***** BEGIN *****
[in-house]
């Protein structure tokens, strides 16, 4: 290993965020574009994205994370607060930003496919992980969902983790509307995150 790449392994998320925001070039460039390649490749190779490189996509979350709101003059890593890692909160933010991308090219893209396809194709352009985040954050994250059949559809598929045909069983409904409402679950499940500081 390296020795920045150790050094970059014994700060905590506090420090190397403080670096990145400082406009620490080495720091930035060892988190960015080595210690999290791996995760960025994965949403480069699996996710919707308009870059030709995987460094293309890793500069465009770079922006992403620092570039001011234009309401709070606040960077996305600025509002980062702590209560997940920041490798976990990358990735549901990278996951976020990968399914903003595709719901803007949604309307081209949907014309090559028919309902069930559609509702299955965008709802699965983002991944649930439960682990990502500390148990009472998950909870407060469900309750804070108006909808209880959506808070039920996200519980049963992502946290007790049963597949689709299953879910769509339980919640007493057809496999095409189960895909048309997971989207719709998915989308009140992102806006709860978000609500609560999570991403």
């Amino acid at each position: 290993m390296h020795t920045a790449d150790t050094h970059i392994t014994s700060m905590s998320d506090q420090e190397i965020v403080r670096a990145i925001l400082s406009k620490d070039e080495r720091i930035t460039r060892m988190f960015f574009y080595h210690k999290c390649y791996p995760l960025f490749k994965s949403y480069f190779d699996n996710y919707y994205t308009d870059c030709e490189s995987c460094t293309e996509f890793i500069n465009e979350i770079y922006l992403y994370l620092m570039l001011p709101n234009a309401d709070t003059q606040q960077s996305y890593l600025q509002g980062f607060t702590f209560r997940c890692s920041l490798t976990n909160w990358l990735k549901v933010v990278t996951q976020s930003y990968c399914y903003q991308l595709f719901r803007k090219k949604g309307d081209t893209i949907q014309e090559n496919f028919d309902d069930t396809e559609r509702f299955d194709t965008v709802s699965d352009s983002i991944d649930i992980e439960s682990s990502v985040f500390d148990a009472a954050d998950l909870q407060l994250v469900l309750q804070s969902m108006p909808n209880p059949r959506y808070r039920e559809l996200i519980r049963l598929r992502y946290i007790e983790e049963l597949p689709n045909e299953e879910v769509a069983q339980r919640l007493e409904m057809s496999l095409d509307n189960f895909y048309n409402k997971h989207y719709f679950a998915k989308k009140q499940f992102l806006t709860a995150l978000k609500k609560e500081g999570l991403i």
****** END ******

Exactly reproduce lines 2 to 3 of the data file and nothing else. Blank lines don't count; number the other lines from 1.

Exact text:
């Protein structure tokens, strides 16, 4: 290993965020574009994205994370607060930003496919992980969902983790509307995150 790449392994998320925001070039460039390649490749190779490189996509979350709101003059890593890692909160933010991308090219893209396809194709352009985040954050994250059949559809598929045909069983409904409402679950499940500081 390296020795920045150790050094970059014994700060905590506090420090190397403080670096990145400082406009620490080495720091930035060892988190960015080595210690999290791996995760960025994965949403480069699996996710919707308009870059030709995987460094293309890793500069465009770079922006992403620092570039001011234009309401709070606040960077996305600025509002980062702590209560997940920041490798976990990358990735549901990278996951976020990968399914903003595709719901803007949604309307081209949907014309090559028919309902069930559609509702299955965008709802699965983002991944649930439960682990990502500390148990009472998950909870407060469900309750804070108006909808209880959506808070039920996200519980049963992502946290007790049963597949689709299953879910769509339980919640007493057809496999095409189960895909048309997971989207719709998915989308009140992102806006709860978000609500609560999570991403």
């Amino acid at each position: 290993m390296h020795t920045a790449d150790t050094h970059i392994t014994s700060m905590s998320d506090q420090e190397i965020v403080r670096a990145i925001l400082s406009k620490d070039e080495r720091i930035t460039r060892m988190f960015f574009y080595h210690k999290c390649y791996p995760l960025f490749k994965s949403y480069f190779d699996n996710y919707y994205t308009d870059c030709e490189s995987c460094t293309e996509f890793i500069n465009e979350i770079y922006l992403y994370l620092m570039l001011p709101n234009a309401d709070t003059q606040q960077s996305y890593l600025q509002g980062f607060t702590f209560r997940c890692s920041l490798t976990n909160w990358l990735k549901v933010v990278t996951q976020s930003y990968c399914y903003q991308l595709f719901r803007k090219k949604g309307d081209t893209i949907q014309e090559n496919f028919d309902d069930t396809e559609r509702f299955d194709t965008v709802s699965d352009s983002i991944d649930i992980e439960s682990s990502v985040f500390d148990a009472a954050d998950l909870q407060l994250v469900l309750q804070s969902m108006p909808n209880p059949r959506y808070r039920e559809l996200i519980r049963l598929r992502y946290i007790e983790e049963l597949p689709n045909e299953e879910v769509a069983q339980r919640l007493e409904m057809s496999l095409d509307n189960f895909y048309n409402k997971h989207y719709f679950a998915k989308k009140q499940f992102l806006t709860a995150l978000k609500k609560e500081g999570l991403i």